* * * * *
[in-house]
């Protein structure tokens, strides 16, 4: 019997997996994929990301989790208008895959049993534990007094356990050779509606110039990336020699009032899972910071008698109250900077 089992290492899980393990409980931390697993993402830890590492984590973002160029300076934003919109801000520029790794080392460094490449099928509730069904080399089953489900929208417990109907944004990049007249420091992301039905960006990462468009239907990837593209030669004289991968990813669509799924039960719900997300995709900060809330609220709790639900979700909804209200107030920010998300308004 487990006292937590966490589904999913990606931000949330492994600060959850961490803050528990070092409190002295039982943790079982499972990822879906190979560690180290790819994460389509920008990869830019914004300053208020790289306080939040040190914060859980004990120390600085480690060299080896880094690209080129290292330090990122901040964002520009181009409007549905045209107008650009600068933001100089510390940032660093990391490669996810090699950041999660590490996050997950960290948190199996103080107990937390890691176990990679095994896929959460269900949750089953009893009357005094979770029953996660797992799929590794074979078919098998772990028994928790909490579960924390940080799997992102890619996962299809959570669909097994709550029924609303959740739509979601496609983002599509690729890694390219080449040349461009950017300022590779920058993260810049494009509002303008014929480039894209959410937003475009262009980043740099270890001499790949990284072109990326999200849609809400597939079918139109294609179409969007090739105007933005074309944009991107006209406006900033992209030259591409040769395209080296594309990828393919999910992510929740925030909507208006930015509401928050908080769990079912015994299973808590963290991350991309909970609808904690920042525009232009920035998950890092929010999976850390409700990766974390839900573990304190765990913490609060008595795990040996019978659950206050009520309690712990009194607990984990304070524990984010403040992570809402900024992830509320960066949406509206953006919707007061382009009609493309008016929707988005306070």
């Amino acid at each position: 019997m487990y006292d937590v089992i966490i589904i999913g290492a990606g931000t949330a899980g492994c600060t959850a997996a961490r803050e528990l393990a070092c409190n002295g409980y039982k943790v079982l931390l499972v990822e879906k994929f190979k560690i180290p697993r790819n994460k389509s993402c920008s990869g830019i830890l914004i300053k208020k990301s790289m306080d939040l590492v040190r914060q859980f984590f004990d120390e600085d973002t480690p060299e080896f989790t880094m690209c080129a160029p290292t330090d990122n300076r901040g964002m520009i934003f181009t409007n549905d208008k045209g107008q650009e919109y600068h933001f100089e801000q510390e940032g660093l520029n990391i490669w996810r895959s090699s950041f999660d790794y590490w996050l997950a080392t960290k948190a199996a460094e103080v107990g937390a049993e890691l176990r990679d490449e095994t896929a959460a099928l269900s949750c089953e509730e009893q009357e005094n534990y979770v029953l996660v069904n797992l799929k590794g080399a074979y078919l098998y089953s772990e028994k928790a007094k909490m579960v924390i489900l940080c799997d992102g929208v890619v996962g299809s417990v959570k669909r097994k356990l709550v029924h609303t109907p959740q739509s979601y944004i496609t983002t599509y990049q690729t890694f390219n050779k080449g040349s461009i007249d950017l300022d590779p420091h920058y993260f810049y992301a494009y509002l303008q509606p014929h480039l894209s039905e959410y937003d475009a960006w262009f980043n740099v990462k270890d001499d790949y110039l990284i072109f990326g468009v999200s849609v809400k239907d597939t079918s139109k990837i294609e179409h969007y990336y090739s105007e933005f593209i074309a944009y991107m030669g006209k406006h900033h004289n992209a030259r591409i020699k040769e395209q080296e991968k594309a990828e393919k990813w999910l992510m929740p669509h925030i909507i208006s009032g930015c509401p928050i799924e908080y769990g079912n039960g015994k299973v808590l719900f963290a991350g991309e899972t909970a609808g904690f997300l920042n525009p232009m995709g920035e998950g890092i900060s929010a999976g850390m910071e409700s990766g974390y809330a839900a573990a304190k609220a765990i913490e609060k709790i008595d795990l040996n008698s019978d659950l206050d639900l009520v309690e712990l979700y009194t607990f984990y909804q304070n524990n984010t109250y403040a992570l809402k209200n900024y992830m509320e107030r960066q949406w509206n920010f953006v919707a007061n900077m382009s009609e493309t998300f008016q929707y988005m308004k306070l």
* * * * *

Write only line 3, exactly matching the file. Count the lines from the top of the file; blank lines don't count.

């Amino acid at each position: 019997m487990y006292d937590v089992i966490i589904i999913g290492a990606g931000t949330a899980g492994c600060t959850a997996a961490r803050e528990l393990a070092c409190n002295g409980y039982k943790v079982l931390l499972v990822e879906k994929f190979k560690i180290p697993r790819n994460k389509s993402c920008s990869g830019i830890l914004i300053k208020k990301s790289m306080d939040l590492v040190r914060q859980f984590f004990d120390e600085d973002t480690p060299e080896f989790t880094m690209c080129a160029p290292t330090d990122n300076r901040g964002m520009i934003f181009t409007n549905d208008k045209g107008q650009e919109y600068h933001f100089e801000q510390e940032g660093l520029n990391i490669w996810r895959s090699s950041f999660d790794y590490w996050l997950a080392t960290k948190a199996a460094e103080v107990g937390a049993e890691l176990r990679d490449e095994t896929a959460a099928l269900s949750c089953e509730e009893q009357e005094n534990y979770v029953l996660v069904n797992l799929k590794g080399a074979y078919l098998y089953s772990e028994k928790a007094k909490m579960v924390i489900l940080c799997d992102g929208v890619v996962g299809s417990v959570k669909r097994k356990l709550v029924h609303t109907p959740q739509s979601y944004i496609t983002t599509y990049q690729t890694f390219n050779k080449g040349s461009i007249d950017l300022d590779p420091h920058y993260f810049y992301a494009y509002l303008q509606p014929h480039l894209s039905e959410y937003d475009a960006w262009f980043n740099v990462k270890d001499d790949y110039l990284i072109f990326g468009v999200s849609v809400k239907d597939t079918s139109k990837i294609e179409h969007y990336y090739s105007e933005f593209i074309a944009y991107m030669g006209k406006h900033h004289n992209a030259r591409i020699k040769e395209q080296e991968k594309a990828e393919k990813w999910l992510m929740p669509h925030i909507i208006s009032g930015c509401p928050i799924e908080y769990g079912n039960g015994k299973v808590l719900f963290a991350g991309e899972t909970a609808g904690f997300l920042n525009p232009m995709g920035e998950g890092i900060s929010a999976g850390m910071e409700s990766g974390y809330a839900a573990a304190k609220a765990i913490e609060k709790i008595d795990l040996n008698s019978d659950l206050d639900l009520v309690e712990l979700y009194t607990f984990y909804q304070n524990n984010t109250y403040a992570l809402k209200n900024y992830m509320e107030r960066q949406w509206n920010f953006v919707a007061n900077m382009s009609e493309t998300f008016q929707y988005m308004k306070l």